• Settings get stuck. I print once to CD/DVD, and it tries to print to it everytime. So I have to go in and reset all settings (even on/off doesn’t work) to get it back to regular printing. In general, this would not seem a problem, except that if you make a copy while it says CD/DVD you get it stuck in just the upper corner (where’the blank CD/DVD would be).

The printer looks cool, but it’s junk for any kind of office-like environment. And I do believe that Epson is pitching it that way, even though Epson is mostly a photo printer company. My mistake.

EduPunk?where did this come from? How did schools lose their way in the first place?

Introducing Edupunk | BlogHer

Edupunk is an interesting idea. To quote from the linked article, ‘edupunk is student-centered, resourceful, teacher- or community-created rather than corporate-sourced, and underwritten by a progressive political stance.’

The example given of why Edupunk is important is that of Blackboard – we implement this technology supposedly to improve the educational experience of students, but Blackboard is a commercial product, designed to sell well, marketed by a commercial company that is watching the bottom line. And that this is – well, the implication is that this is evil.

I don’t know about this. That’s why this is ‘can’t be contained’ rather than just an ‘interesting link.’ I mean’a lot of the examples of what edupunk is – ‘Lego is edupunk. Chalk is edupunk. A bunch of kids exploring a junkyard
is edupunk. A kid dismantling a CD player to see what makes it tick is
edupunk.’ – are, in my opinion, too deviant to really be of use. Are we to all go super open-source/build it yourself/stop buying from “the man?”

I have two perspectives and experiences that are relevant. First, just because a technology is from a company doesn’t mean it’s evil. It’s only evil and manipulative of how we are able to educate students if we let it be. If we lose sight of the goal, which is to improve the learning experience of students. Personally, I am ridiculously demanding of vendors – I tell them what we want to do (based on our (progressive) ideas on improving education) and tell them that they have to meet my needs. I don’t let them tell me what I need based on their products. Yeah, it costs money, and I have to consider those costs. But the issue is about how I and my department see the technology. Not whether the technology is from a company or not.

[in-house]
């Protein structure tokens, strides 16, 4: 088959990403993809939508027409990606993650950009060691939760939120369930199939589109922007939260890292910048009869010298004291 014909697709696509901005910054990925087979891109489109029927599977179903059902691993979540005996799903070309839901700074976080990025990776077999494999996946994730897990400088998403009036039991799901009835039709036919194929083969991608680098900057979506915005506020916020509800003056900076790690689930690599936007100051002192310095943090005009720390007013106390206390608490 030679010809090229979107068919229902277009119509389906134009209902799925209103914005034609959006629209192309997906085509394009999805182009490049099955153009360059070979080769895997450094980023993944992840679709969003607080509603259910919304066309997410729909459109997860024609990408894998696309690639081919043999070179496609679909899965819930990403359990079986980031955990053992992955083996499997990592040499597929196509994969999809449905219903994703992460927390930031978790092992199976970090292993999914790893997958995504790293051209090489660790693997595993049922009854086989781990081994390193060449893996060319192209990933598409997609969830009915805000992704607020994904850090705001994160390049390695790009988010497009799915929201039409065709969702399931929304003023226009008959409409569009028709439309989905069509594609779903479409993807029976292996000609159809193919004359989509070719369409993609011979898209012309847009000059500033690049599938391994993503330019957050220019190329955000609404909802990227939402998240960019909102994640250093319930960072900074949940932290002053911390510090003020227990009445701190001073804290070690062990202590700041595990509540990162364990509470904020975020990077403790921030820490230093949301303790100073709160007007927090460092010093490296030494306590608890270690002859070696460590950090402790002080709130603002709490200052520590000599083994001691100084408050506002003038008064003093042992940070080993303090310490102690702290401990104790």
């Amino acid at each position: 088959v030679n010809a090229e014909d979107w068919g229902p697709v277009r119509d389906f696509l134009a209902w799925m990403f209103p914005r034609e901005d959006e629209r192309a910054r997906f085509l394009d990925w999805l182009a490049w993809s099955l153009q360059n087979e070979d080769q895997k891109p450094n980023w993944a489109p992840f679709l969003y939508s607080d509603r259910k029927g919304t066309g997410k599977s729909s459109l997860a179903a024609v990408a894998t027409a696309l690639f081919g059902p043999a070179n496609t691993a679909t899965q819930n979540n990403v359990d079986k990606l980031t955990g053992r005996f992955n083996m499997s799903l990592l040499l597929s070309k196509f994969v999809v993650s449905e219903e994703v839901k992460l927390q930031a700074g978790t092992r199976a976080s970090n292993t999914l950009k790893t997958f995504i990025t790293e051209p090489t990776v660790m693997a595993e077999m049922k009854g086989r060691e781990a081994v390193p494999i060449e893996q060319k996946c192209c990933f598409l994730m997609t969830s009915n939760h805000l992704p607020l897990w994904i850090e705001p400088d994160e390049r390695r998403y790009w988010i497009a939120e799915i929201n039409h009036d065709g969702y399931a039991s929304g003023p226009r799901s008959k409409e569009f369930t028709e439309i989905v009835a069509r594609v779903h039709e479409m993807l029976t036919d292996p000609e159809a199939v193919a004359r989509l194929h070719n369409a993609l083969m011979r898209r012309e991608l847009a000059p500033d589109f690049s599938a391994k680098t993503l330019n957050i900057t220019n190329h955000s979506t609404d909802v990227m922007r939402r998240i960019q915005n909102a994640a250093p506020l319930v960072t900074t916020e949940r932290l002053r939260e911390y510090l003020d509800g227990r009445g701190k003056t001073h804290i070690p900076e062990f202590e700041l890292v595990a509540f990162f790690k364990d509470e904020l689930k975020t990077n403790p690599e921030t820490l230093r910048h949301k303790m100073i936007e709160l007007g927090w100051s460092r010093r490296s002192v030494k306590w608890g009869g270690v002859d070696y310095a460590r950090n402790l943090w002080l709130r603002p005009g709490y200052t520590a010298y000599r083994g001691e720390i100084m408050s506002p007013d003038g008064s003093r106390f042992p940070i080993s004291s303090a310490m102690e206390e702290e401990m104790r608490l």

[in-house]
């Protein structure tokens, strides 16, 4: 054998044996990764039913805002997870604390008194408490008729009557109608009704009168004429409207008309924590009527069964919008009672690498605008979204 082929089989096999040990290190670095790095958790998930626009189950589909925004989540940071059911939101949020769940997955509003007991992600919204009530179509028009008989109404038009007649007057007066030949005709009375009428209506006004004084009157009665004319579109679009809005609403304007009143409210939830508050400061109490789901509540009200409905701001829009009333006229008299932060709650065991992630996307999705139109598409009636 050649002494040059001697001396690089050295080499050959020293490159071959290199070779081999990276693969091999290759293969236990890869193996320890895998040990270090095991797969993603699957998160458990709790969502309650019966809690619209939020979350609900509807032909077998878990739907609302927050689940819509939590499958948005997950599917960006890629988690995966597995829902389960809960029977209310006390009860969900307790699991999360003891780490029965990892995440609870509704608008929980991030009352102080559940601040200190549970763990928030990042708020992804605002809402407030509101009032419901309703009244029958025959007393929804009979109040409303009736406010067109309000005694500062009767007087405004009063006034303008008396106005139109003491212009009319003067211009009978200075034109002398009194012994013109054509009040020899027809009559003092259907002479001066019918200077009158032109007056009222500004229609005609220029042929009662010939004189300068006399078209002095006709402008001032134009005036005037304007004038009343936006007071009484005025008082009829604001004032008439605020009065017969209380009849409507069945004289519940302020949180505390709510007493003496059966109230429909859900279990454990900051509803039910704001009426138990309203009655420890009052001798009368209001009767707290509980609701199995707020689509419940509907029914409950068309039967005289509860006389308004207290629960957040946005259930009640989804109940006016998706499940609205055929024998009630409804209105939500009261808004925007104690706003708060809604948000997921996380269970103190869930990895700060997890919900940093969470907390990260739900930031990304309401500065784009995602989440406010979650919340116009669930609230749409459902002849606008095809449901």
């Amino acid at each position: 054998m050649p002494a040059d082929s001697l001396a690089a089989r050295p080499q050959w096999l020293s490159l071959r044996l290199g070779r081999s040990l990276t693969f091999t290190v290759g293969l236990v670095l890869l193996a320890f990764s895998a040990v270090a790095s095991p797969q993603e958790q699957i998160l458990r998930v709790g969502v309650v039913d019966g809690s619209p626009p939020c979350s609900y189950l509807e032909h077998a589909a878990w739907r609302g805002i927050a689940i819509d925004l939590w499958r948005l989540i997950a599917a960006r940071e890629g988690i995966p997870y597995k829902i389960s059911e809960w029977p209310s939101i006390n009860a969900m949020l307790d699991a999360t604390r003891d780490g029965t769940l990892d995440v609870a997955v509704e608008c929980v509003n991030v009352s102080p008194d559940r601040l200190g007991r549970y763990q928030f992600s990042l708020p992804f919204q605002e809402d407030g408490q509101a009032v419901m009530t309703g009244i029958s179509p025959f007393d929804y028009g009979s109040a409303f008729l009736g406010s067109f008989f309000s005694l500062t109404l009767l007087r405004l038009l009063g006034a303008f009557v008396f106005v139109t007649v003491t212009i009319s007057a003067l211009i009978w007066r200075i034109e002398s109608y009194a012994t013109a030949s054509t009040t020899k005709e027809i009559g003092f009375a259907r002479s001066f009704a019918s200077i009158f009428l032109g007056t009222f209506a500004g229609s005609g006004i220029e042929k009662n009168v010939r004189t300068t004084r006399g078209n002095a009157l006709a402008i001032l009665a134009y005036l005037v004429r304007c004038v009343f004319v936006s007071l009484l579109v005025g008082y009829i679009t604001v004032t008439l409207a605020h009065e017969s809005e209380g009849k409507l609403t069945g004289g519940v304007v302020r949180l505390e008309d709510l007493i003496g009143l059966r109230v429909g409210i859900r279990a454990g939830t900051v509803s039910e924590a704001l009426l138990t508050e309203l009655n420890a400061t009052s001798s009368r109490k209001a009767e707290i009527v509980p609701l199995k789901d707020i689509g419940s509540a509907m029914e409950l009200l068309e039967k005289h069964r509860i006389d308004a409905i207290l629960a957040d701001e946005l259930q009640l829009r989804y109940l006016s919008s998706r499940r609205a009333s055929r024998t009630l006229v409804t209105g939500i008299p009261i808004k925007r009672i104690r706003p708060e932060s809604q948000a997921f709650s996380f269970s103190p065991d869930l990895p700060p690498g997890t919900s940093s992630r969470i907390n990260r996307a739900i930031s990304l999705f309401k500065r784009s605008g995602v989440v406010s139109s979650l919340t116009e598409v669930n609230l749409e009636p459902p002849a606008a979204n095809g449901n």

Another issue is that, if DIY is the essence of Edupunk, then let’s look at some of the monsters that have arisen out of such efforts. You want to displace something as big as Blackboard? That’s one heckuva system one has to build, and that takes a lot of resources. And do Edupunk-heads think that managing resources for a huge project like that isn’t also dealing with capital and the issues associated with compromising educational benefit for the sake of actually being able to afford to do something’

Weird.

Review: Professor Darrel (Del) Mank, Management, Santa Clara University Leavey School of Business

At a glance

  • Workload: Heavy
  • Teaching Style: Interactive
  • Interest in students: Very high
  • Relevance to outside world: Very high.

Overall Professor Rating: 4.5

Overall Course Rating: 4

Professor Darrel (Del) Mank is an engaging, intriguing and ultimately very interesting professor with a strong, real-world background. Management 524, Managing Technology and Innovation, is the perfect course for him. It’s a lot of work, though, but if you have a good team it’s worth it. If I had a bad team, though, it would have been a rough ride. It’s only because of that caveat that I don’t give the class a point higher. It is possibly the best and most engaging class I’ve had thus far. Possibly, but not for certain.

The Review

This is the second of my reviews on the professors I’ve had while an MBA student at Santa Clara University’s Leavey School of Business. There are lots of sites out there that provide feedback and rates – ratemyprofessor is the most notable. The SantaClaraMBA Yahoo group also has a big database of comments and lots of additional information in its message archive. But only here can I write as much as I want 🙂